6. Length of Video
Experts recommend getting to the main point of your video within eight seconds. While some types of videos require a longer playing time to show how to complete a task, you should still outline your main idea rather quickly.
Newbies have a tendency to get chatty and introduce themselves or go into where the idea for the company came from. This wastes precious time, and impatient Internet users will bounce away. Instead, keep your greeting very short and then go right into the message. “Hi, my name is John Doe, CEO of ABC Company. Today, I am going to show you how to save $10,000 a year.”
Even if you don’t stick to it 100 percent, go ahead and write out a script. This allows you to make sure you hit on the main points and present the intended USP for the video. A script also allows you to create a storyboard that will drive the format of your video.
While you can certainly write a script on your own, you should also have a professional look it over. You might have missed important marketing points you need to touch on. Perhaps you forgot to add a call to action (CTA) at the end of the video. A professional can easily spot anything missing before filming begins.
8. Time Allowance
Filming tends to take much longer than you think it will, so allow plenty of time to complete the process. Remember that even after you film the elements for your video, you’ll need time for editing and production of the video. Editing can take hours as the video editor meshes everything together in the perfect combination of elements.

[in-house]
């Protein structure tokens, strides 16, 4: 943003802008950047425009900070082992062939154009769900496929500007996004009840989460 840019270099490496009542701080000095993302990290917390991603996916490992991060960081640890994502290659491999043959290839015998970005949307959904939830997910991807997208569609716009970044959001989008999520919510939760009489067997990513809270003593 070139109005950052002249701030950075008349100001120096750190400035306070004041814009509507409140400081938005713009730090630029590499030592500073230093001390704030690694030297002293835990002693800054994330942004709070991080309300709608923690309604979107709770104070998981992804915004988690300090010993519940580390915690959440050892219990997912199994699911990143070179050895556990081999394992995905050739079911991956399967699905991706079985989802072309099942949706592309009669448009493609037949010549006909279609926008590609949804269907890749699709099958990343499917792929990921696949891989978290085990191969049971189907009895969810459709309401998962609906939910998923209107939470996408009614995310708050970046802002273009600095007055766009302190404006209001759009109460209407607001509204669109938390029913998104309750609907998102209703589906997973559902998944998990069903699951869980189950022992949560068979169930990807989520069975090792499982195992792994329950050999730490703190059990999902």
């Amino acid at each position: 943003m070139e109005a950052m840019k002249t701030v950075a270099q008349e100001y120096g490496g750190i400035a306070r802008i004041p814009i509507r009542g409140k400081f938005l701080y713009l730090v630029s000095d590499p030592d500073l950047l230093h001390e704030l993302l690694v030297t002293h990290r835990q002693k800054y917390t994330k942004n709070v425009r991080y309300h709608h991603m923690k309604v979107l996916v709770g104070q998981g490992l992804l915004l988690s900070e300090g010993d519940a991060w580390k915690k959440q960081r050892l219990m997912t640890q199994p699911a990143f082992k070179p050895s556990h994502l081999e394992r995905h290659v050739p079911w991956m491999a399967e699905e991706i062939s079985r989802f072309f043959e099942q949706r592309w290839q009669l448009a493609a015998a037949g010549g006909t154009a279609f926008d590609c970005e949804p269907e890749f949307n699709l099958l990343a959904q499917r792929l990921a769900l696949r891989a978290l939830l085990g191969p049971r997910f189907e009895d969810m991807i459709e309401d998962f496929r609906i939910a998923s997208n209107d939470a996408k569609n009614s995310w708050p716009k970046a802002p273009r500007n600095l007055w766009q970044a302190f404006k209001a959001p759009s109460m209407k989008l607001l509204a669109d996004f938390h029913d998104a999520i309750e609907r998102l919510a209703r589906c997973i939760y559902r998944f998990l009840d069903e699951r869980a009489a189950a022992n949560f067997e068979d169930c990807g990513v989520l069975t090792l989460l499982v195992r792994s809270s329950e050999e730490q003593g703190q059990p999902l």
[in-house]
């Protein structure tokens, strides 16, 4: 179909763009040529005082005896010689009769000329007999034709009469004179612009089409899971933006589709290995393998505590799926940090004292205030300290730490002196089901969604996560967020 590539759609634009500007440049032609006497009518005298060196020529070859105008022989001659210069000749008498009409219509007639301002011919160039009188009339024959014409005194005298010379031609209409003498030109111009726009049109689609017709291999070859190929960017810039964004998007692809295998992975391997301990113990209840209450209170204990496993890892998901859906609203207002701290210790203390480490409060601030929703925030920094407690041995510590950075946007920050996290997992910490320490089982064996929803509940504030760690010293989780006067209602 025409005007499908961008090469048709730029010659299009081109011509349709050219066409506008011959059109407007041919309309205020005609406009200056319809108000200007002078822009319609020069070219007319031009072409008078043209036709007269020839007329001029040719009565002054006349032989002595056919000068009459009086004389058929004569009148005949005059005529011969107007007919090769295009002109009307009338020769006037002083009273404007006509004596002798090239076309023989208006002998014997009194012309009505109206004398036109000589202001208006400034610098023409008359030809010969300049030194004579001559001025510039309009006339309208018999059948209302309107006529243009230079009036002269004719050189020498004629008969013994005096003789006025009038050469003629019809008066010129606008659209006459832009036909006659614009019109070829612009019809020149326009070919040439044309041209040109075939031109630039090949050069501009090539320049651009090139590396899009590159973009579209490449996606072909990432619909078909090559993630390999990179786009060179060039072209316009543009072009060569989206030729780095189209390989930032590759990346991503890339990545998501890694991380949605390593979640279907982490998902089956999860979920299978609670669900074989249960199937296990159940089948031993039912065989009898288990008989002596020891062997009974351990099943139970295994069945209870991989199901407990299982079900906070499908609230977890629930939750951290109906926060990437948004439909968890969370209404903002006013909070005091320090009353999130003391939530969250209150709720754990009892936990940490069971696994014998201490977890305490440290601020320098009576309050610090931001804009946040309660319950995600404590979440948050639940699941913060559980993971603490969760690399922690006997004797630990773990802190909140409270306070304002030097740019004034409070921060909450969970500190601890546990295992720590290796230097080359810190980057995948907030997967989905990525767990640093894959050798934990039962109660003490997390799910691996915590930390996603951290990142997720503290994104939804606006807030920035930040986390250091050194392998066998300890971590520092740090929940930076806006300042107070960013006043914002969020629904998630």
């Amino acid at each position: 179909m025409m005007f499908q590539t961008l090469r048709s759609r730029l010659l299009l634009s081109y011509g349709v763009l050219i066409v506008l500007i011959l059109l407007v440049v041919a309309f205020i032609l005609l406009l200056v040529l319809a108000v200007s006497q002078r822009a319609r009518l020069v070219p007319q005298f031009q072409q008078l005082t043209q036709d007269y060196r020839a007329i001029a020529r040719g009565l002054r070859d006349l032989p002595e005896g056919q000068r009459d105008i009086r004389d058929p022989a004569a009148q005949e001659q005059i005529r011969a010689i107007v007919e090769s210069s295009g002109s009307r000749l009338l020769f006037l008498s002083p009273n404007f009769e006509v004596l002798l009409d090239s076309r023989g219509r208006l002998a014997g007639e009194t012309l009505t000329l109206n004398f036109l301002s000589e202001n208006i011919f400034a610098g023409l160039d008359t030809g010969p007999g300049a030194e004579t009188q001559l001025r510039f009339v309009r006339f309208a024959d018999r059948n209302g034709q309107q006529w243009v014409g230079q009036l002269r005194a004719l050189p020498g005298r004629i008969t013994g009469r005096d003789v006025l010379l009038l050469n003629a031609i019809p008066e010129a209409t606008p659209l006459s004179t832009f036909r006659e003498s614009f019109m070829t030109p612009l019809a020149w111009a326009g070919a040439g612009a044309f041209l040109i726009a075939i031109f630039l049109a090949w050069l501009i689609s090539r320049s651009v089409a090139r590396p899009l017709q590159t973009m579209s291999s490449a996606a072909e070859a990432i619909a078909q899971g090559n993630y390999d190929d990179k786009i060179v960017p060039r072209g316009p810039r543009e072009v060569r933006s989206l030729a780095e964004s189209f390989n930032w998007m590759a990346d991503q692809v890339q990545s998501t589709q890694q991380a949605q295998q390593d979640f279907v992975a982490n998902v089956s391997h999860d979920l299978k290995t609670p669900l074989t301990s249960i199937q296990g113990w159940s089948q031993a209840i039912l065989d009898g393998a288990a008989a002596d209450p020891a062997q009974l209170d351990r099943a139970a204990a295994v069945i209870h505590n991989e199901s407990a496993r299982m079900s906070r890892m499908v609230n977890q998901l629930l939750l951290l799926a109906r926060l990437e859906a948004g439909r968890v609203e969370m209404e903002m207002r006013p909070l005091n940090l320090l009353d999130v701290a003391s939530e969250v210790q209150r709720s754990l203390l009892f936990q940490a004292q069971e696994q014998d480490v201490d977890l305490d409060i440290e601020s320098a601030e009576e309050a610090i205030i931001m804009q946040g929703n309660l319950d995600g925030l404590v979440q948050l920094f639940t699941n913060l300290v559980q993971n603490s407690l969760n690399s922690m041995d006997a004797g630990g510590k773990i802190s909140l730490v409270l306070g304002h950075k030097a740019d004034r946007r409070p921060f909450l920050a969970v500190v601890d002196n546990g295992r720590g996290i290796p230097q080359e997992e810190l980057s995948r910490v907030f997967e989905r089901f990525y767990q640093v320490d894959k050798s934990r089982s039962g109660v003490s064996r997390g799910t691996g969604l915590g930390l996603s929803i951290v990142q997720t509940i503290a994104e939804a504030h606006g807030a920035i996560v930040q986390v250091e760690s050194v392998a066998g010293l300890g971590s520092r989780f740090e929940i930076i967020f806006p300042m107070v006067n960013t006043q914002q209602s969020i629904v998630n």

Overestimate how much time you’ll need to complete the video. Build in extra days in case you need to go back and re-film any elements. You should also allow extra time if you use contractors for parts of the process. There are times when they do not meet deadlines and will put you behind on your own schedule.
9. Marketing Plan
Create a marketing plan to get the word out about your video. Make sure it’s viewed by your target audience. Marketing might include advertising on Facebook and Google, sending a copy in your newsletter and posting on your website.
The more places you can add your video, the more people will see it. You also should team up with influencers in your industry and see if they’d share your video on their social media pages.
Overcome Concerns for Online Videos
Although there are some basic concerns to keep in mind when creating a video for the web, there are also many advantages to creating videos for your business. A video is another form of content that better engages your site visitors and allows you to present the exact message you want. You’ll find with a little effort that the benefits far outweigh the drawbacks.
About The Author
Eleanor Hecks is the Editor-in-Chief of Designerly Magazine, an online publication dedicated to providing in-depth content from the design and marketing industries. When she's not designing or writing code, you can find her re-reading the Harry Potter series, burning calories at a local Zumba class, or hanging out with her dog, Bear.